I enjoyed reading Conquest, though very difficult at times to grapple with the violence she depicts in the text. What did people think of her incorporation of these stories/testimonies of violence?
As an American Studies student, I am really interested in empire and colonization which contrast from these related processes that occur in the Asia-Pacific and shape Asian American and Peminist feminisms. I thought her last chapter was really insight(incite)ful, as she writes, "consolidating U.S. empire abroad is predicated on consolidating U.S. empire within U.S. borders," and links this with violence that happens "out there" and at "home" (177-78). As Smith convincingly, in my opinion, delegitimizes the U.S. and writes, "our overall strategy should not be premised on the notion that the u.s. should or will always continue to exist" (50-51), how does her position complicate our use of the category "U.S. Third World women of color?" How might American Indian feminism and their ongoing histories with colonialism fit within the various categories we have been using (e.g. Third World women of color, women of color)?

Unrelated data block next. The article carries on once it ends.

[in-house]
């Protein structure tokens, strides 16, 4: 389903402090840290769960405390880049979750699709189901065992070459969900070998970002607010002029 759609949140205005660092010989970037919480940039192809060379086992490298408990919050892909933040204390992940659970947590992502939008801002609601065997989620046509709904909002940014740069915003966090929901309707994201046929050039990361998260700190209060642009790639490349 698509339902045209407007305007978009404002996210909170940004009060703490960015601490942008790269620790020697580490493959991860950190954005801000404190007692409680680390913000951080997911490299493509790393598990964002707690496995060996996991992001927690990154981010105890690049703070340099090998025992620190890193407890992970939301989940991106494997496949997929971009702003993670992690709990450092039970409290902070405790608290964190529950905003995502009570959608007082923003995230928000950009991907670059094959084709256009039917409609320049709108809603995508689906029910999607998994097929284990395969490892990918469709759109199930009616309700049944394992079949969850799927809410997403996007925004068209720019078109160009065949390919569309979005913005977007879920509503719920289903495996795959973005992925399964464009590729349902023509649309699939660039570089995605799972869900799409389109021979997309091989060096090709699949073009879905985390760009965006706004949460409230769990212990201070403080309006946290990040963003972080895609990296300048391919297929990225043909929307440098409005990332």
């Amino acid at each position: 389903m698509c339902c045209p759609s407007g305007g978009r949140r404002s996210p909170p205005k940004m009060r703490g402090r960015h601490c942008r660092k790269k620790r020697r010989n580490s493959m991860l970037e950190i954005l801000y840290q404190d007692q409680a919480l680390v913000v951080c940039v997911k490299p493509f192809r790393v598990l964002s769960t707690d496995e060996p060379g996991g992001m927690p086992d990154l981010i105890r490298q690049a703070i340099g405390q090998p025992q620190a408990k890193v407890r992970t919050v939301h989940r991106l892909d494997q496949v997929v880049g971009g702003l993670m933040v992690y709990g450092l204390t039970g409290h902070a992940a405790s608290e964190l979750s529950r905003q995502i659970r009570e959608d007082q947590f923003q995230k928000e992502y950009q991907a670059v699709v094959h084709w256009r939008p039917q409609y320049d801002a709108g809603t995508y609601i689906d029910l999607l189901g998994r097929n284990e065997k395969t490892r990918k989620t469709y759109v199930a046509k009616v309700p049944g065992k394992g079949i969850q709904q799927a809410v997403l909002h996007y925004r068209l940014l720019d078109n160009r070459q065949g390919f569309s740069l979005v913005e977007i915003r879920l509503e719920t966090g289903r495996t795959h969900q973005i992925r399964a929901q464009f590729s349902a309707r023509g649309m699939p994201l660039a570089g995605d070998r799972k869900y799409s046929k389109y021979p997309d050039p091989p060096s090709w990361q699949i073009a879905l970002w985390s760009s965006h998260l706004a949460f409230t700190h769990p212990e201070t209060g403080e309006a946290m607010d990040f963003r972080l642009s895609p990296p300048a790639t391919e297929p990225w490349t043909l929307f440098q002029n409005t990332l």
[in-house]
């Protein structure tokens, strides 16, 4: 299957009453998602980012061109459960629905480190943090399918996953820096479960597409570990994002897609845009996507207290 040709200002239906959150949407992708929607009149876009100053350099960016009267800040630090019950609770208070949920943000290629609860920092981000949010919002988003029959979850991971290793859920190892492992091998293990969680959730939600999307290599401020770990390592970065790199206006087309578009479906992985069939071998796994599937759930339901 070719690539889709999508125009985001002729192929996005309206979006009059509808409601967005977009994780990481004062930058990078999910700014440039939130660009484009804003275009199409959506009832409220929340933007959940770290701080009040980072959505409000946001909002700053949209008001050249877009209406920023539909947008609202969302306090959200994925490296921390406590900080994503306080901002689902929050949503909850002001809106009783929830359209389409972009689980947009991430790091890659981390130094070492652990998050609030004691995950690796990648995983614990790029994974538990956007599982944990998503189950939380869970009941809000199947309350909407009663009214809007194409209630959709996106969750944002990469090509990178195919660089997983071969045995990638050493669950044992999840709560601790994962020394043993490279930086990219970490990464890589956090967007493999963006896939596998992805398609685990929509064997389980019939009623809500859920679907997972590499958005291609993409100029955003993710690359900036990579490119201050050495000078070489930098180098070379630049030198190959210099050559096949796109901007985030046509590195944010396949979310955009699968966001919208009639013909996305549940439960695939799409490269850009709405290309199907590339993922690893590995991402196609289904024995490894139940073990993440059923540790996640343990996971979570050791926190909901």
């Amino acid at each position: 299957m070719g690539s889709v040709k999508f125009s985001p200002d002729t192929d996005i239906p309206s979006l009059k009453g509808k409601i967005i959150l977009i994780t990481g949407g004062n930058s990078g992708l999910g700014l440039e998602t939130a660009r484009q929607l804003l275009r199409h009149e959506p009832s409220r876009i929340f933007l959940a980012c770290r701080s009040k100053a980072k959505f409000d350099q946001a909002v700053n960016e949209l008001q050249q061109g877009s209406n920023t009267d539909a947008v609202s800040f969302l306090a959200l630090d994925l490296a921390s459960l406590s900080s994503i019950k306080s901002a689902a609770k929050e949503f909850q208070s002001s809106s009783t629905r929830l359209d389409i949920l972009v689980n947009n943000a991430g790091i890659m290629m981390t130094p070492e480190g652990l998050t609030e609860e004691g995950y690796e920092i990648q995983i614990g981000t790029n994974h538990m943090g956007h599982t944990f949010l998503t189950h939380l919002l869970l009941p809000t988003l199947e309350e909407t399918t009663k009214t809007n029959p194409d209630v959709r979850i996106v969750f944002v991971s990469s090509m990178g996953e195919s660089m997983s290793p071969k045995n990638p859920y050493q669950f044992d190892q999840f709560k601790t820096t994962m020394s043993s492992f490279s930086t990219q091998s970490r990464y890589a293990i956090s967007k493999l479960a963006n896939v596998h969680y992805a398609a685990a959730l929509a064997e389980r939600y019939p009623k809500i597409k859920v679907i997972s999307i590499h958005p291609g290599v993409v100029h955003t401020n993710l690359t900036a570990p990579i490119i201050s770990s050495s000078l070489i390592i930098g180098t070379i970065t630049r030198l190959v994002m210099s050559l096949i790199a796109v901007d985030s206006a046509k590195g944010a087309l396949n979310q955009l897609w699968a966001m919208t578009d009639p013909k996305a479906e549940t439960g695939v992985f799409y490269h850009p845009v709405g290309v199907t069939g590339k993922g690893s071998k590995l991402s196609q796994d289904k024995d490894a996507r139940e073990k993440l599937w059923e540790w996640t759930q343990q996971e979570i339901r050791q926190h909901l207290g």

I'm also interested in Smith's discussion of "nation" vs. "nation-state" and Native spiritual conceptions of sovereignty, and how these might inform women of color feminism's engagements with (cultural) nationalism and organizing within and beyond the boundaries of the U.S. empire/nation/state. Similarly, I think comparing and contrasting the role of spirituality, in which for American Indians spirituality is tied to the land, across women of color's different experiences with colonialism and decolonization might be interesting (e.g. Peminism, Gloria Anzaldua, Joy James).
I think this is a great book that truly is written for a wide audience of activists and scholars. It not only offers critique, but tangible political praxis and vision and is engaged with grassroots women of color organizing.
see you all tomorrow!